I often held my auntie’s hand whenever we walked to the hawker center, a few blocks from where we used to live in Singapore. Once we arrived however, I would yank my hand free and run off while my auntie would struggle to keep up, zigzagging between the countless tables and stools and evading the hordes of hungry people, while I explored the little stalls that went around the entire hawker center. There were hundreds of them, thousands or maybe even millions, with every single one of them holding the delightful promise of a delicious treat. Shall I go for the Mee Goreng today? Or maybe the Hokkien Mee? Or do I want Otah? No, no, wait! I see Roti Paratha! I want Roti Paratha!

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The Argentine short stories – Bondiola

Bondiola?” I pointed at the entry on the menu card. “What is bondiola?”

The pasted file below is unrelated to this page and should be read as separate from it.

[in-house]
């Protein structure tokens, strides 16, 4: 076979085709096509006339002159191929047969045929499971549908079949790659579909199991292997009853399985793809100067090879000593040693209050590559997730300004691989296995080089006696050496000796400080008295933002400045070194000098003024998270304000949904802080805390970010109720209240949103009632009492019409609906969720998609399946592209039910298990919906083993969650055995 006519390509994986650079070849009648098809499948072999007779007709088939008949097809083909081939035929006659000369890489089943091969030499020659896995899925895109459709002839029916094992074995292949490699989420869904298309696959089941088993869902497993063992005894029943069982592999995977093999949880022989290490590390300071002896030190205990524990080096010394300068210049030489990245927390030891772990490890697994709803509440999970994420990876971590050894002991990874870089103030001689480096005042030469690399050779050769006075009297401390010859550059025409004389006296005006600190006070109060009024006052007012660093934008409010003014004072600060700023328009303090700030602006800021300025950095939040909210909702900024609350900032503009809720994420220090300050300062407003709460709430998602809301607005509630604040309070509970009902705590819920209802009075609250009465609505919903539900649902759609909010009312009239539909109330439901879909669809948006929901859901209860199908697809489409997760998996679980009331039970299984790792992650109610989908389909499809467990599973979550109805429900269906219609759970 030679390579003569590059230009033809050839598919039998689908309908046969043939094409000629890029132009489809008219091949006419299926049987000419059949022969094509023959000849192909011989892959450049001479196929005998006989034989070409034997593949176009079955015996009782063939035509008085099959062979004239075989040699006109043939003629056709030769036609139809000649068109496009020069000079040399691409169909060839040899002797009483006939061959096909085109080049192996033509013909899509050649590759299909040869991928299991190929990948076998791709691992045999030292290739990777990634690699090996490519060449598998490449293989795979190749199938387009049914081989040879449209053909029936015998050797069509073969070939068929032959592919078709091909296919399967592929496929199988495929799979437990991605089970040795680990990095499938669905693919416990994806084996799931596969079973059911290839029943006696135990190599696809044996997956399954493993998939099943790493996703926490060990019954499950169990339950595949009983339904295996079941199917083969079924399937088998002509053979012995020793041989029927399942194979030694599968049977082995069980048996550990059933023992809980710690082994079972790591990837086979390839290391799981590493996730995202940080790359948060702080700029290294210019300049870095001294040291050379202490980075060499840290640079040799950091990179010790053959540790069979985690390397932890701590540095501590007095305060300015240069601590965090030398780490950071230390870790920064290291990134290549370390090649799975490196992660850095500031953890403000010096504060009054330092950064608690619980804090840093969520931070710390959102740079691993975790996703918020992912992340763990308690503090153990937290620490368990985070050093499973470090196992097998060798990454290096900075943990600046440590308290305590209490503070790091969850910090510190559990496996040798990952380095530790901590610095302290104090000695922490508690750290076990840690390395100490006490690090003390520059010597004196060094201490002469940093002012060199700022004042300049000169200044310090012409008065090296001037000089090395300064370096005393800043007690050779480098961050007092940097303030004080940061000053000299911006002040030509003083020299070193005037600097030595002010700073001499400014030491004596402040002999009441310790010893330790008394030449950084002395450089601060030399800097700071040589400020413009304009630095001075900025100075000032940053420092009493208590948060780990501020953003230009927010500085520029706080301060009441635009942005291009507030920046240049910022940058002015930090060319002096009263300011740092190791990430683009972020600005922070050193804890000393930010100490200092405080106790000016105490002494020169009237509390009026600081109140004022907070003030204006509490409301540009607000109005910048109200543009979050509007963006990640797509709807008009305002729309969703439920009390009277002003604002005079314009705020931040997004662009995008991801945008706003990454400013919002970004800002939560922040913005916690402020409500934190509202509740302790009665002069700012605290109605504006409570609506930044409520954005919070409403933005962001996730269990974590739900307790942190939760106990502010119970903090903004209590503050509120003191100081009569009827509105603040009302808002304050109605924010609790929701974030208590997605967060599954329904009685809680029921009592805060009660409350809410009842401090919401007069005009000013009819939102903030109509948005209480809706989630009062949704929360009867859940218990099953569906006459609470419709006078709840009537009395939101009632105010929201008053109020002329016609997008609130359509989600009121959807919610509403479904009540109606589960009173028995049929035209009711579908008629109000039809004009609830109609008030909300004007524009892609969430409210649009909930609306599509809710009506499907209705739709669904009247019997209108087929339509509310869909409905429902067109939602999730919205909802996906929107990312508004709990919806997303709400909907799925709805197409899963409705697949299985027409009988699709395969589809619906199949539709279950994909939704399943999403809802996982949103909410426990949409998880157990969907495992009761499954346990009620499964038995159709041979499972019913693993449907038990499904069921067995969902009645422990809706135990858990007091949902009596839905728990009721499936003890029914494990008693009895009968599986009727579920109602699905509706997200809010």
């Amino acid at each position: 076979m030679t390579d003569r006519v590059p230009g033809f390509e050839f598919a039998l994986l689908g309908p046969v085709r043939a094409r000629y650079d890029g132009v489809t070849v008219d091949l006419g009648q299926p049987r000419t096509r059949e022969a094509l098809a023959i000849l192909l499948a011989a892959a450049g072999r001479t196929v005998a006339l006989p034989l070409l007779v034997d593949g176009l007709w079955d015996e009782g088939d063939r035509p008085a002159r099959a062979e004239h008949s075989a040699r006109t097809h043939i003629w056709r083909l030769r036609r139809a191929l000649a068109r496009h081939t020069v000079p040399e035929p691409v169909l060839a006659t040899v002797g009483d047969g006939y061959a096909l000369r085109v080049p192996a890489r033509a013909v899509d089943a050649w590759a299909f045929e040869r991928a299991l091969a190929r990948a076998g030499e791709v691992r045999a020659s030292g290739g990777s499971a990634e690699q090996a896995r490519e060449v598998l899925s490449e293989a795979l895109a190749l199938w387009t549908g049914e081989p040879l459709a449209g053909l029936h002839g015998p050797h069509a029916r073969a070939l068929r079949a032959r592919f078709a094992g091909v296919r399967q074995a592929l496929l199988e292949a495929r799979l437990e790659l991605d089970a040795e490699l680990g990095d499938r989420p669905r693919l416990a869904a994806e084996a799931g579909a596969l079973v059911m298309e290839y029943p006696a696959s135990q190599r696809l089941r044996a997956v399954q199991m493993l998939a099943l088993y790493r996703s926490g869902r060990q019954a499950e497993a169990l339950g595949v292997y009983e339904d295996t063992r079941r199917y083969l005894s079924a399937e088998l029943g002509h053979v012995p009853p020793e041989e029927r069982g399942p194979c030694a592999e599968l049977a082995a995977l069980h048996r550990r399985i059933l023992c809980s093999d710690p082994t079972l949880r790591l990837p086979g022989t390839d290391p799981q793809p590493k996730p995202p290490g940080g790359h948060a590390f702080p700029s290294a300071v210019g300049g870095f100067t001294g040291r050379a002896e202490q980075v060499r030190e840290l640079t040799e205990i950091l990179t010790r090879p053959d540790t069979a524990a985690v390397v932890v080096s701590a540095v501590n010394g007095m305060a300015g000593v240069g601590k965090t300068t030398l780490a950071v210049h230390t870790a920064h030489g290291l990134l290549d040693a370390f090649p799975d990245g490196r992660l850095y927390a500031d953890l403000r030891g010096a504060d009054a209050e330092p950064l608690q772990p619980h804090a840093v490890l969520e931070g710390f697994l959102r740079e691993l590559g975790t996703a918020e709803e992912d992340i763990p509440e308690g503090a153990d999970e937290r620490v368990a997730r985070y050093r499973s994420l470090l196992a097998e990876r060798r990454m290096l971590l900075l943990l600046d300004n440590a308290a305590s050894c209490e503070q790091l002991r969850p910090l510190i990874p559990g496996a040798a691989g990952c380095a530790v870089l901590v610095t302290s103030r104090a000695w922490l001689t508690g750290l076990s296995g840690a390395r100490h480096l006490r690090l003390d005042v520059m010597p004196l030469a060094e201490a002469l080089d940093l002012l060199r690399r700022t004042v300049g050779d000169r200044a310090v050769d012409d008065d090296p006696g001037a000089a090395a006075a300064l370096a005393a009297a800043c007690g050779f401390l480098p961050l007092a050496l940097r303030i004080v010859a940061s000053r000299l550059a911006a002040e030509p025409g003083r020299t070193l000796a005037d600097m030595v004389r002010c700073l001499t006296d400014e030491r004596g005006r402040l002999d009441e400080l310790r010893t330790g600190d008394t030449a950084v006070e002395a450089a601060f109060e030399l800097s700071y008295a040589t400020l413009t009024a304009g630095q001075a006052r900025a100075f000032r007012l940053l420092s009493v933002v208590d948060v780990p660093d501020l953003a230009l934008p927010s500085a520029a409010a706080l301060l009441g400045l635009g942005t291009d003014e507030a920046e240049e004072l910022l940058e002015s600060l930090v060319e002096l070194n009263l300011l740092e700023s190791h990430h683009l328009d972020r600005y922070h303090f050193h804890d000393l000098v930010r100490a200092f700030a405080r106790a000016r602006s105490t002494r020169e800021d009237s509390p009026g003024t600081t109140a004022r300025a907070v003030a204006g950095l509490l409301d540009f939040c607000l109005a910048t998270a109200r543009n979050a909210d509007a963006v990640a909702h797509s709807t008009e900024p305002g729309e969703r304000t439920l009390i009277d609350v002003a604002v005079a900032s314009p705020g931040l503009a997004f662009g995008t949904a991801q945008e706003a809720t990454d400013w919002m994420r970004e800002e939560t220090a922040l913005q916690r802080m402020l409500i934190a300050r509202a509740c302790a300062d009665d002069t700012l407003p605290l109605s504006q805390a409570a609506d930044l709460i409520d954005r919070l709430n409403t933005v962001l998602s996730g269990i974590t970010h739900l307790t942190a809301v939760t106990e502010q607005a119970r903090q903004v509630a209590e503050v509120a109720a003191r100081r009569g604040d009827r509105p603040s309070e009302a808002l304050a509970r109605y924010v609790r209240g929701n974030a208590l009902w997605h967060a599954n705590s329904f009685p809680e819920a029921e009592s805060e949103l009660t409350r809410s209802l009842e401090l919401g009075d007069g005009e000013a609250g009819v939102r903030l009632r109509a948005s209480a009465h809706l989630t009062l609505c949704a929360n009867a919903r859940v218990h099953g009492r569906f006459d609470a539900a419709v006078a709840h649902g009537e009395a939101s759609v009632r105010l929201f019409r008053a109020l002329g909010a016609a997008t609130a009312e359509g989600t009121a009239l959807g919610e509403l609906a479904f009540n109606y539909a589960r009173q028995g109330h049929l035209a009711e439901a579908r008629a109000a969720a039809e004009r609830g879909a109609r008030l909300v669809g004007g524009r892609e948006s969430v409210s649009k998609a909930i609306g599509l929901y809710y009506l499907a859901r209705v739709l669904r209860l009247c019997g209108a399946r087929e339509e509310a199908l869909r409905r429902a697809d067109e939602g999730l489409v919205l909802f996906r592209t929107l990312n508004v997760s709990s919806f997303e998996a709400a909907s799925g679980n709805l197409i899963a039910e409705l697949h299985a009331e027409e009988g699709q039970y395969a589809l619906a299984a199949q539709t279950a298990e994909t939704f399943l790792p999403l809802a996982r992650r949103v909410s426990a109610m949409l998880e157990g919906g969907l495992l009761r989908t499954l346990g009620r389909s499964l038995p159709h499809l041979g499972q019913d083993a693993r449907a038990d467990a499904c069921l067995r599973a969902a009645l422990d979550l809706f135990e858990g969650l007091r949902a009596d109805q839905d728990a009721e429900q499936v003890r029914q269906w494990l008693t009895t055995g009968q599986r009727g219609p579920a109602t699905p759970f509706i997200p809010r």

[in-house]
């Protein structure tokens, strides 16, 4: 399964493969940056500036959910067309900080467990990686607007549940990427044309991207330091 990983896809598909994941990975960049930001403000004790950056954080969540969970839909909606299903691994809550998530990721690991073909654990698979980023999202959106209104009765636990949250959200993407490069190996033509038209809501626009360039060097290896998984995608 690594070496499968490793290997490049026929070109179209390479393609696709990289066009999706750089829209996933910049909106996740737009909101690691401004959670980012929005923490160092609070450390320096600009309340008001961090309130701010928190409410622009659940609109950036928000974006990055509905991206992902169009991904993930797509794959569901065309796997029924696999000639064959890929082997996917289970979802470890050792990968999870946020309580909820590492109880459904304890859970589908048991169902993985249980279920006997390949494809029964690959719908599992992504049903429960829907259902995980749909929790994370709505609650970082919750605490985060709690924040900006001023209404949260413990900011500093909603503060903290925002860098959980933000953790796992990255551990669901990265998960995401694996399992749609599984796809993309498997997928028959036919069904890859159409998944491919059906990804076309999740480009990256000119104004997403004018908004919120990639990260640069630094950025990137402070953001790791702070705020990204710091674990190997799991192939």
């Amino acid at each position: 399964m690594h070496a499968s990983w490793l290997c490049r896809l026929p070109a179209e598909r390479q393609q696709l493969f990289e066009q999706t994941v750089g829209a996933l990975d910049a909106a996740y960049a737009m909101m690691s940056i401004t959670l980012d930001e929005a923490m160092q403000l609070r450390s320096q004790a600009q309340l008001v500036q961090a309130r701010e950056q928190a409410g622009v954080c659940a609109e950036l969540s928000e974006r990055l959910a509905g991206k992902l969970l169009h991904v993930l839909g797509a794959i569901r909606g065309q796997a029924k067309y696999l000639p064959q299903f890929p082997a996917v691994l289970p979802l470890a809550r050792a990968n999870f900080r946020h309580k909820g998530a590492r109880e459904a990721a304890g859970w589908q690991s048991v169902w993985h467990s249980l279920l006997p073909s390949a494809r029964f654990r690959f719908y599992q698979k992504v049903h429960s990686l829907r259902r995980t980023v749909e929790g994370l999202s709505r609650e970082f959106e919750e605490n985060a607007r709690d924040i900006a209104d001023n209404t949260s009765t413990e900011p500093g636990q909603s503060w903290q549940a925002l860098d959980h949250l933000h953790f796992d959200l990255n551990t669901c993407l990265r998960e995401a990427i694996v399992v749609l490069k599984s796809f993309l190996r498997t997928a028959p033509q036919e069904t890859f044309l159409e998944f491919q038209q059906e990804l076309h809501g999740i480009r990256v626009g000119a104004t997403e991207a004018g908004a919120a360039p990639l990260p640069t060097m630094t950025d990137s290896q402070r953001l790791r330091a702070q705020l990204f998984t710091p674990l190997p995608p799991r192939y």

I was about to order the bife de lomo, the Argentine tenderloin steak, at El Cucharon when my gaze fell upon this mysterious word, especially since the price tag was similar to the one behind the lomo. The menu card indicated that it was pork, but that wasn’t nearly enough information for me, so I looked up expectantly at the waiter, even as my mind started to wander off. Bondiola. The very word conjured up images of the tough gauchos of Patagonia, sitting steadily atop their mighty steeds while their eyes never averted from the herd of cattle they were attending to. Bondiola. I could almost hear my imaginary gaucho whisper the word softly, all alone in the wide open pampas with only his dog, his horse and his cattle to keep him company, as the wind rustled across the dry, desolate desert landscape. The word itself was pregnant with solitude. And with longing. Longing for his home and family. Longing to consume his next hot meal together with his loved ones.

“Ah! Bondiola!” the waiter exclaimed, a wide grin appearing on his friendly face. He formed a ring with his hand by bringing together the tips of his thumb and forefinger, while the other three fingers were pointed toward the ceiling. He brought the tips to his lips and made a soft smacking sound as he kissed them. “It’s pork shoulder. Excellent quality! Muy bien!”

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Writing Session – The Awakening of Sweden